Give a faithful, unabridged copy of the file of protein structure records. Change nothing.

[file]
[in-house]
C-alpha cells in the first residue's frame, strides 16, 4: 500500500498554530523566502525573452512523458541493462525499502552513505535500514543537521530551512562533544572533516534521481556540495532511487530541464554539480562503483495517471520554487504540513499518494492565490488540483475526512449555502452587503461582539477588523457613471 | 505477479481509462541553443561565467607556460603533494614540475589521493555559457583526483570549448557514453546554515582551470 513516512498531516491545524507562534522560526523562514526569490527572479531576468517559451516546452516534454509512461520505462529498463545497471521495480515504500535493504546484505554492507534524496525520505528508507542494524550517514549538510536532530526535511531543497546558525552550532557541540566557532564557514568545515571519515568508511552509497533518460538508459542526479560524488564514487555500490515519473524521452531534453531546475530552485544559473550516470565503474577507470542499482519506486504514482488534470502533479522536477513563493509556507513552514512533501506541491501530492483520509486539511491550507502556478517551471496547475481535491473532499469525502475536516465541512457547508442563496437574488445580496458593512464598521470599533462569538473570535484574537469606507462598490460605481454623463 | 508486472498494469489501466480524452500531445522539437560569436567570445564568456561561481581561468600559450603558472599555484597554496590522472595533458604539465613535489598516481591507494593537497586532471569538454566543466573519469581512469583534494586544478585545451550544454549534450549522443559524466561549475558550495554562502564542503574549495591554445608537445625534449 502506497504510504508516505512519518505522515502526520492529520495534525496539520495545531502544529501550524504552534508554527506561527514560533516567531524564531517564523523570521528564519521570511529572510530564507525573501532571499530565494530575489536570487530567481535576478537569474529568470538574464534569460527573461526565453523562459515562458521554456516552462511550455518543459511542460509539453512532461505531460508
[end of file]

[in-house]
C-alpha cells in the first residue's frame, strides 16, 4: 500500500498554530523566502525573452512523458541493462525499502552513505535500514543537521530551512562533544572533516534521481556540495532511487530541464554539480562503483495517471520554487504540513499518494492565490488540483475526512449555502452587503461582539477588523457613471 | 505477479481509462541553443561565467607556460603533494614540475589521493555559457583526483570549448557514453546554515582551470 513516512498531516491545524507562534522560526523562514526569490527572479531576468517559451516546452516534454509512461520505462529498463545497471521495480515504500535493504546484505554492507534524496525520505528508507542494524550517514549538510536532530526535511531543497546558525552550532557541540566557532564557514568545515571519515568508511552509497533518460538508459542526479560524488564514487555500490515519473524521452531534453531546475530552485544559473550516470565503474577507470542499482519506486504514482488534470502533479522536477513563493509556507513552514512533501506541491501530492483520509486539511491550507502556478517551471496547475481535491473532499469525502475536516465541512457547508442563496437574488445580496458593512464598521470599533462569538473570535484574537469606507462598490460605481454623463 | 508486472498494469489501466480524452500531445522539437560569436567570445564568456561561481581561468600559450603558472599555484597554496590522472595533458604539465613535489598516481591507494593537497586532471569538454566543466573519469581512469583534494586544478585545451550544454549534450549522443559524466561549475558550495554562502564542503574549495591554445608537445625534449 502506497504510504508516505512519518505522515502526520492529520495534525496539520495545531502544529501550524504552534508554527506561527514560533516567531524564531517564523523570521528564519521570511529572510530564507525573501532571499530565494530575489536570487530567481535576478537569474529568470538574464534569460527573461526565453523562459515562458521554456516552462511550455518543459511542460509539453512532461505531460508